Monday, June 25, 2012


There is a genetic condition that my nephew Emerson has. It's called Trisomy 18. Only 10% go on to make it past their first birthday.

Guess who turned one on the 23rd? My nephew Emerson.

He'll always have problems. He'll always be loved.

I got him a Super Emerson romper.

Some of the things little Emerson has gone through:
  • Apnea spells when he was tiny. He would just stop breathing.
  • He had an O2 tank for most of his life.
  • He had an NG tube for feeding. My sister pumped and has given him her milk this whole time.
  • He had jaw surgery. Most babies born with Trisomy 18, also known as Edward Syndrome have too small of the lower jaw. He had to go on a ventilator for this. That was a scariest part! Coming of the vent was super scary! They over extended his jaw. The hardware stayed in for a few months. Taking the hardware out took awhile. Having jaw surgery allowed him to eat and breath much better!
  • He had his diaphragmatic hernia fixed.
  • He had his adenoids taken out.
  • He had tubes put in his ears.
  • He was born with a club foot. That has been bent, cast, bent, cast over and over again. Then he wore a brace.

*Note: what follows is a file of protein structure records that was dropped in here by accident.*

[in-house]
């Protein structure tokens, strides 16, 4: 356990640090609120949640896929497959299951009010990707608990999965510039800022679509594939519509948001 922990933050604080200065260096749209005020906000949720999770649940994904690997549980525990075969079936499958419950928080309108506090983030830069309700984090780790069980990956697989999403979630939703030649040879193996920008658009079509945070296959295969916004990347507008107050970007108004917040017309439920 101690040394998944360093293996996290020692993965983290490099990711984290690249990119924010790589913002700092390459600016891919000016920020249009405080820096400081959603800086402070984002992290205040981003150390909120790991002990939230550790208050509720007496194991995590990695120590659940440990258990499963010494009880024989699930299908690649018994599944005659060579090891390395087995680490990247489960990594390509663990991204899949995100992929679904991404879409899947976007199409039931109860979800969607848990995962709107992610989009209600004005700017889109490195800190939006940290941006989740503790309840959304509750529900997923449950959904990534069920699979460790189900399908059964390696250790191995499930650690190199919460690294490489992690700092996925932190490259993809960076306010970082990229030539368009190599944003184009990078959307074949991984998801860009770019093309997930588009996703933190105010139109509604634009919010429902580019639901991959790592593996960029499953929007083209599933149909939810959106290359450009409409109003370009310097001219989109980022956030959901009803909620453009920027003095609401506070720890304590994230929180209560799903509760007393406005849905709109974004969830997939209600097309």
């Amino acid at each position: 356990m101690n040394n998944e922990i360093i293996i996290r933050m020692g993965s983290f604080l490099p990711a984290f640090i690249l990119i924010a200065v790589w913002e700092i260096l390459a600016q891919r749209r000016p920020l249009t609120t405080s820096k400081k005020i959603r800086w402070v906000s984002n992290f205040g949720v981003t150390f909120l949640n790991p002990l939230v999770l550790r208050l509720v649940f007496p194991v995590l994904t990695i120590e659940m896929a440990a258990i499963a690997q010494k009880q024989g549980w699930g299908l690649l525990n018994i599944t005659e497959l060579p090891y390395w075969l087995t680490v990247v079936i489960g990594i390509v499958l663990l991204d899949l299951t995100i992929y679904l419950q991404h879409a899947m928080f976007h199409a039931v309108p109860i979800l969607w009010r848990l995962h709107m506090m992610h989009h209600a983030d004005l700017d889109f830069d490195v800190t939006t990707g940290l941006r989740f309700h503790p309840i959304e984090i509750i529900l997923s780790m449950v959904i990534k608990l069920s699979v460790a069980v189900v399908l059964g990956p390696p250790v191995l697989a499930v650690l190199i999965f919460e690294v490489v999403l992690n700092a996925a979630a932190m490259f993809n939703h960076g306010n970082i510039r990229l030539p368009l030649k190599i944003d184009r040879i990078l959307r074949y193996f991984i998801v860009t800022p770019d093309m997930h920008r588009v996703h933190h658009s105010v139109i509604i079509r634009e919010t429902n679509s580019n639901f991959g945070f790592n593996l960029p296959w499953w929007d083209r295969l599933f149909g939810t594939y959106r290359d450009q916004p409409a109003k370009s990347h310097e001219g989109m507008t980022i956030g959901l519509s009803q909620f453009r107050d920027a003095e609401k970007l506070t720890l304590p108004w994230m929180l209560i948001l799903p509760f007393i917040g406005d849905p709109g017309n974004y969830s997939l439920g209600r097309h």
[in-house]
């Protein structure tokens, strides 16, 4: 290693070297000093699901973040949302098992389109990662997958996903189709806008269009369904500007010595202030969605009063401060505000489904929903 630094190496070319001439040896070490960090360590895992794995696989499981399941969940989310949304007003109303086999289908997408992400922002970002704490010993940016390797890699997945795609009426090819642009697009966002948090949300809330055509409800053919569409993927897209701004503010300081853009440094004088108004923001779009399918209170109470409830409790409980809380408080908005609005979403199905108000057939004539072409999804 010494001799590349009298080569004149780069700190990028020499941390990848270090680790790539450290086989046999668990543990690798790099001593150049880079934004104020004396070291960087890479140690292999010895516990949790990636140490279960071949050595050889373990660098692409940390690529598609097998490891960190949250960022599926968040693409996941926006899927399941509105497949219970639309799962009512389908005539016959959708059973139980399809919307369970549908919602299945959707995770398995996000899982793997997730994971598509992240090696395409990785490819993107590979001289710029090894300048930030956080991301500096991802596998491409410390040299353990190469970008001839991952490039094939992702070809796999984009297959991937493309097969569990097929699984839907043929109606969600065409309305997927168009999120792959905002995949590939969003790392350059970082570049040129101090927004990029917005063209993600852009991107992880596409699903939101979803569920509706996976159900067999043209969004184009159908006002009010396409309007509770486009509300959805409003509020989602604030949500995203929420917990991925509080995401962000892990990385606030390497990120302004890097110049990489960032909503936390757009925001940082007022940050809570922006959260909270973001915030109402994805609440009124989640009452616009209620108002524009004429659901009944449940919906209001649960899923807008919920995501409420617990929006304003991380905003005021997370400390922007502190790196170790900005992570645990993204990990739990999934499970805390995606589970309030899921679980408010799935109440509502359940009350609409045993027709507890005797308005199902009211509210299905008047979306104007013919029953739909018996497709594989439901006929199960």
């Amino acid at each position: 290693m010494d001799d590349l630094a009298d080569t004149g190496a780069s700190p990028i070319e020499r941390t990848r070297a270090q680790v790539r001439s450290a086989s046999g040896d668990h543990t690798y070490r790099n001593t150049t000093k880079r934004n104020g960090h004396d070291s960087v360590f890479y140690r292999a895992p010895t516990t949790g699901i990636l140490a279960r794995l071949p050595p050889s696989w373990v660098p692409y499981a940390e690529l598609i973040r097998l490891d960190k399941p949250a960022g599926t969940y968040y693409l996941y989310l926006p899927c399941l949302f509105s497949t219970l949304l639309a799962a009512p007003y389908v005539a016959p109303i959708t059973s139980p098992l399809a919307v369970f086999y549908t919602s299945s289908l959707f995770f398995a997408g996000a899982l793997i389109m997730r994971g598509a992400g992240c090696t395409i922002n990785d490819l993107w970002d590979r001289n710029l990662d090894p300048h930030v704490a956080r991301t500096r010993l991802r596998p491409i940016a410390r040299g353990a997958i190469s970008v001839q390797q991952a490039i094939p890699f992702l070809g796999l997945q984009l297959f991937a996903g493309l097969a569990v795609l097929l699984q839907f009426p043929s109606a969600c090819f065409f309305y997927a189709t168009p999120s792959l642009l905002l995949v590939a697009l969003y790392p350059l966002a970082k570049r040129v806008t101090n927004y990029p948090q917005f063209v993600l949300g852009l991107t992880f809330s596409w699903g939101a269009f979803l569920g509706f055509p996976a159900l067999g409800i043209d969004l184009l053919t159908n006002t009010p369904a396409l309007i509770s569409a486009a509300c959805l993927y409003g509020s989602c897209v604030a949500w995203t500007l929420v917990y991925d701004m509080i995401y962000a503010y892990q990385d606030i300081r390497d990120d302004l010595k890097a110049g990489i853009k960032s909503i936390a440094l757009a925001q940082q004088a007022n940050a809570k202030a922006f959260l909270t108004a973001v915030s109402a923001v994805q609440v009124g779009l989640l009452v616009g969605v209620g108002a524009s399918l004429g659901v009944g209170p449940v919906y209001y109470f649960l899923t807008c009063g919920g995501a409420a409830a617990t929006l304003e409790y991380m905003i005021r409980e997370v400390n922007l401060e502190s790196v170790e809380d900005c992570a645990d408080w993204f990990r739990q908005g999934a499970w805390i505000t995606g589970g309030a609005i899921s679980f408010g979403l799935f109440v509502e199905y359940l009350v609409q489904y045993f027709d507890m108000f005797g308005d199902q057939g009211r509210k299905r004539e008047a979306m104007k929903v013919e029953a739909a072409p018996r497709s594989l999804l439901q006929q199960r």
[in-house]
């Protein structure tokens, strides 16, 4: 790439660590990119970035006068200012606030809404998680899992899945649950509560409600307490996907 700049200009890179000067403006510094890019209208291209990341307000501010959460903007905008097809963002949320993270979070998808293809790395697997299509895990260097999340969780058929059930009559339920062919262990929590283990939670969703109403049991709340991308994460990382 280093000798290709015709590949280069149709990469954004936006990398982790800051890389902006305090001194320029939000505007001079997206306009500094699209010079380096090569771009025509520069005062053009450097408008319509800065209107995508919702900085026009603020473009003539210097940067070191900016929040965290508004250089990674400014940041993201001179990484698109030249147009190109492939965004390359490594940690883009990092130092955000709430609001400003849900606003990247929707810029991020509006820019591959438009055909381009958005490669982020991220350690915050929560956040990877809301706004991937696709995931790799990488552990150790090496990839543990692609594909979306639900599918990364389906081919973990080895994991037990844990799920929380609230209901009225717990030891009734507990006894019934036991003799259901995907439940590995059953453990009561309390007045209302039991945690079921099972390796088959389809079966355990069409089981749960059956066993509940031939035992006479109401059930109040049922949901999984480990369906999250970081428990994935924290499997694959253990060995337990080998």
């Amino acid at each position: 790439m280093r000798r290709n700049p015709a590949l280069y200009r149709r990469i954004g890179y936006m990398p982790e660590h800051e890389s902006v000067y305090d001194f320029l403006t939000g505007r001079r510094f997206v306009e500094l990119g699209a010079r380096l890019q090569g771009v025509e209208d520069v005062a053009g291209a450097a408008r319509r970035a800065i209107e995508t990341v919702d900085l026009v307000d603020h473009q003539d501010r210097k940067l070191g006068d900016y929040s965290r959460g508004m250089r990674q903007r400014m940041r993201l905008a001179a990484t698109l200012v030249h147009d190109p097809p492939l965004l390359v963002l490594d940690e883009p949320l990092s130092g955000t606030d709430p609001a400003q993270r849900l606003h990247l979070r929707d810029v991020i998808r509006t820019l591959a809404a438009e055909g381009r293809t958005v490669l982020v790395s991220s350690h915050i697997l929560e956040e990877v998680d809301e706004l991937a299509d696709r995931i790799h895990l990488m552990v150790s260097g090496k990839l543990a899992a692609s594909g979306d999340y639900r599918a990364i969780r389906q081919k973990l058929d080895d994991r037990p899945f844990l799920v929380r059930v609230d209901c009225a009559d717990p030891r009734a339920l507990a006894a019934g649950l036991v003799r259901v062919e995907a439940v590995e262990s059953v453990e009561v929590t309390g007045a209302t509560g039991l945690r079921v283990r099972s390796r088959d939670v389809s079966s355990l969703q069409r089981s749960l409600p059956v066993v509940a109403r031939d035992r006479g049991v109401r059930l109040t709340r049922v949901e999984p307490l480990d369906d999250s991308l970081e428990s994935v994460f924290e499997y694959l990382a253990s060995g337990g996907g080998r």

• He now has a G-Button, which sits in his stomach. He gets feed through that. It's more permanent than his G-Tube that he kept pulling out. He does eat, but still gets feed through the G-Button as well.
  • He now has to wear a patch on one eye for 3 hours a day. This will help his lazy eye. 
Emerson continues to go to physical therapy. He's learning how to walk on a baby treadmill. His neck has and is weak. That's something they continue to work on in physical therapy.

Happy Birthday Little Emerson!

If you would like to help support the families and kids that have Trisomy 18, you can donate to Soft Organization!

From Their Website:

Support Organization for Trisomy 18, 13, and Related Disorders (SOFT) is a non-profit volunteer organization offering support for parents who have had or are expecting a child with a chromosome disorder (especially Trisomy 18 and Trisomy 13), and education to families and professionals interested in the care of these children.

1 comment:

Rita said...

This post is both well done and necessary. Trisomy 18 was something I knew nothing about until a year ago when we learned my niece was expecting a baby that would be born with it. My niece gave birth last fall. Her son only lived a few hours.

I am delighted to learn your nephew has passed his first birthday.

My daughter was born with club feet and spent several years being treated at a shriners hospital. She will be forty-two soon and has had few problems since completing her treatment.